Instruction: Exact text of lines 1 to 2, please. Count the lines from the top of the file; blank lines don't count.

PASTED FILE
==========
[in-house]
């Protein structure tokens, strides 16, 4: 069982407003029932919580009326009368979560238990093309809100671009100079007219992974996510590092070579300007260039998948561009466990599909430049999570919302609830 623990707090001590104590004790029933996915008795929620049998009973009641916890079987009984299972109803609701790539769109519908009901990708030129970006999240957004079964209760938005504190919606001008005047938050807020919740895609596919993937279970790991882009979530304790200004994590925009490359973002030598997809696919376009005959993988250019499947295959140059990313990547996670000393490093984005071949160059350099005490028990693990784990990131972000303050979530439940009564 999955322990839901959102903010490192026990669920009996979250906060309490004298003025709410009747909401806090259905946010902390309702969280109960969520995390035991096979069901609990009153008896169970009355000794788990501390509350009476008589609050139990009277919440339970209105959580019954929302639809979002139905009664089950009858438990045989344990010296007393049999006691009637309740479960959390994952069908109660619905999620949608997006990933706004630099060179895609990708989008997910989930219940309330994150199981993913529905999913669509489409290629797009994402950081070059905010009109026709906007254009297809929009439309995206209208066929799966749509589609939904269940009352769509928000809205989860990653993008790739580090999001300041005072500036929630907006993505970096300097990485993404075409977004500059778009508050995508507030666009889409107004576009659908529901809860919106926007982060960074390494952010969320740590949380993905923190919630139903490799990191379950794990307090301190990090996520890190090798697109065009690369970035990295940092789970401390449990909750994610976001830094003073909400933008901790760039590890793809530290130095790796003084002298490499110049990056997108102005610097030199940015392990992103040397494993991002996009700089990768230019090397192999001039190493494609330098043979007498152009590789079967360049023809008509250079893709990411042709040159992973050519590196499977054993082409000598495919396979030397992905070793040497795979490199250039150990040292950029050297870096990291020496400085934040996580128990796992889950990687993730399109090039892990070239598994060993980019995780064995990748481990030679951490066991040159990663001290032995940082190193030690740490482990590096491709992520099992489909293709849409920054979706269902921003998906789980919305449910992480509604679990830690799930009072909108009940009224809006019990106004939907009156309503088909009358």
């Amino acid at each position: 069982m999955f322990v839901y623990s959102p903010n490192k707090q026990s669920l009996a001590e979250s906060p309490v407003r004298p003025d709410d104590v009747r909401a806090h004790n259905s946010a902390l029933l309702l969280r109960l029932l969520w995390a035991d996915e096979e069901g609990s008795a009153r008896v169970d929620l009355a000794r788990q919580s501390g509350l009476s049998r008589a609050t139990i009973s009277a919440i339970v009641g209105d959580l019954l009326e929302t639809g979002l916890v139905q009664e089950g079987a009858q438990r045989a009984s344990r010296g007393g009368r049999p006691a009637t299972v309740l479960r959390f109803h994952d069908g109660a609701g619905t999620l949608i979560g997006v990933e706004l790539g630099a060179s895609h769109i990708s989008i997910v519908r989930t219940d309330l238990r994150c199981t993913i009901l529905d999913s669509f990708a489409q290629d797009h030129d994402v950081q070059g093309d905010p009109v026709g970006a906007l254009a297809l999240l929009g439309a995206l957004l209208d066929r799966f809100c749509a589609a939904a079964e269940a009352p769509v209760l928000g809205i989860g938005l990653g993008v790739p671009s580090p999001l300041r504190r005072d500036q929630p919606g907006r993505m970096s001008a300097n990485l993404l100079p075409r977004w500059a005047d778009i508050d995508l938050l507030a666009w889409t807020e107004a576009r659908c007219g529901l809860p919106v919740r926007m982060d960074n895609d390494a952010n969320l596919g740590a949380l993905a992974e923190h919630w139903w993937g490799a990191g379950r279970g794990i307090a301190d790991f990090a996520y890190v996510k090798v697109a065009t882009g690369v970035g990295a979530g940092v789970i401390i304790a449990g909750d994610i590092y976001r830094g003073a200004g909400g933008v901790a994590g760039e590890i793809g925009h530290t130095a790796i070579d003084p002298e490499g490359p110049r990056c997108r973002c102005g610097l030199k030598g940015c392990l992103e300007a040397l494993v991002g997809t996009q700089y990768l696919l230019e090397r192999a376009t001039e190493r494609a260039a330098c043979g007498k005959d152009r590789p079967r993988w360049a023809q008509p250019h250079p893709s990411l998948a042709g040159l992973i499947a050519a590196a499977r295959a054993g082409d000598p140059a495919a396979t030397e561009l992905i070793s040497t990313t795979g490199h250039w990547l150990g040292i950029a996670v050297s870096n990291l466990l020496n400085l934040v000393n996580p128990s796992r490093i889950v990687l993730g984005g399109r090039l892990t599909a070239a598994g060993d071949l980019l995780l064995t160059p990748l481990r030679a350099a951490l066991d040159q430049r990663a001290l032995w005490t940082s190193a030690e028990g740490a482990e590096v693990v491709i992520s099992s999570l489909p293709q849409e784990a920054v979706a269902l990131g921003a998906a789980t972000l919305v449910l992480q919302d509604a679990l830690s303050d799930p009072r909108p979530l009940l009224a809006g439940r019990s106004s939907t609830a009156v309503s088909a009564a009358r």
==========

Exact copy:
[in-house]
């Protein structure tokens, strides 16, 4: 069982407003029932919580009326009368979560238990093309809100671009100079007219992974996510590092070579300007260039998948561009466990599909430049999570919302609830 623990707090001590104590004790029933996915008795929620049998009973009641916890079987009984299972109803609701790539769109519908009901990708030129970006999240957004079964209760938005504190919606001008005047938050807020919740895609596919993937279970790991882009979530304790200004994590925009490359973002030598997809696919376009005959993988250019499947295959140059990313990547996670000393490093984005071949160059350099005490028990693990784990990131972000303050979530439940009564 999955322990839901959102903010490192026990669920009996979250906060309490004298003025709410009747909401806090259905946010902390309702969280109960969520995390035991096979069901609990009153008896169970009355000794788990501390509350009476008589609050139990009277919440339970209105959580019954929302639809979002139905009664089950009858438990045989344990010296007393049999006691009637309740479960959390994952069908109660619905999620949608997006990933706004630099060179895609990708989008997910989930219940309330994150199981993913529905999913669509489409290629797009994402950081070059905010009109026709906007254009297809929009439309995206209208066929799966749509589609939904269940009352769509928000809205989860990653993008790739580090999001300041005072500036929630907006993505970096300097990485993404075409977004500059778009508050995508507030666009889409107004576009659908529901809860919106926007982060960074390494952010969320740590949380993905923190919630139903490799990191379950794990307090301190990090996520890190090798697109065009690369970035990295940092789970401390449990909750994610976001830094003073909400933008901790760039590890793809530290130095790796003084002298490499110049990056997108102005610097030199940015392990992103040397494993991002996009700089990768230019090397192999001039190493494609330098043979007498152009590789079967360049023809008509250079893709990411042709040159992973050519590196499977054993082409000598495919396979030397992905070793040497795979490199250039150990040292950029050297870096990291020496400085934040996580128990796992889950990687993730399109090039892990070239598994060993980019995780064995990748481990030679951490066991040159990663001290032995940082190193030690740490482990590096491709992520099992489909293709849409920054979706269902921003998906789980919305449910992480509604679990830690799930009072909108009940009224809006019990106004939907009156309503088909009358």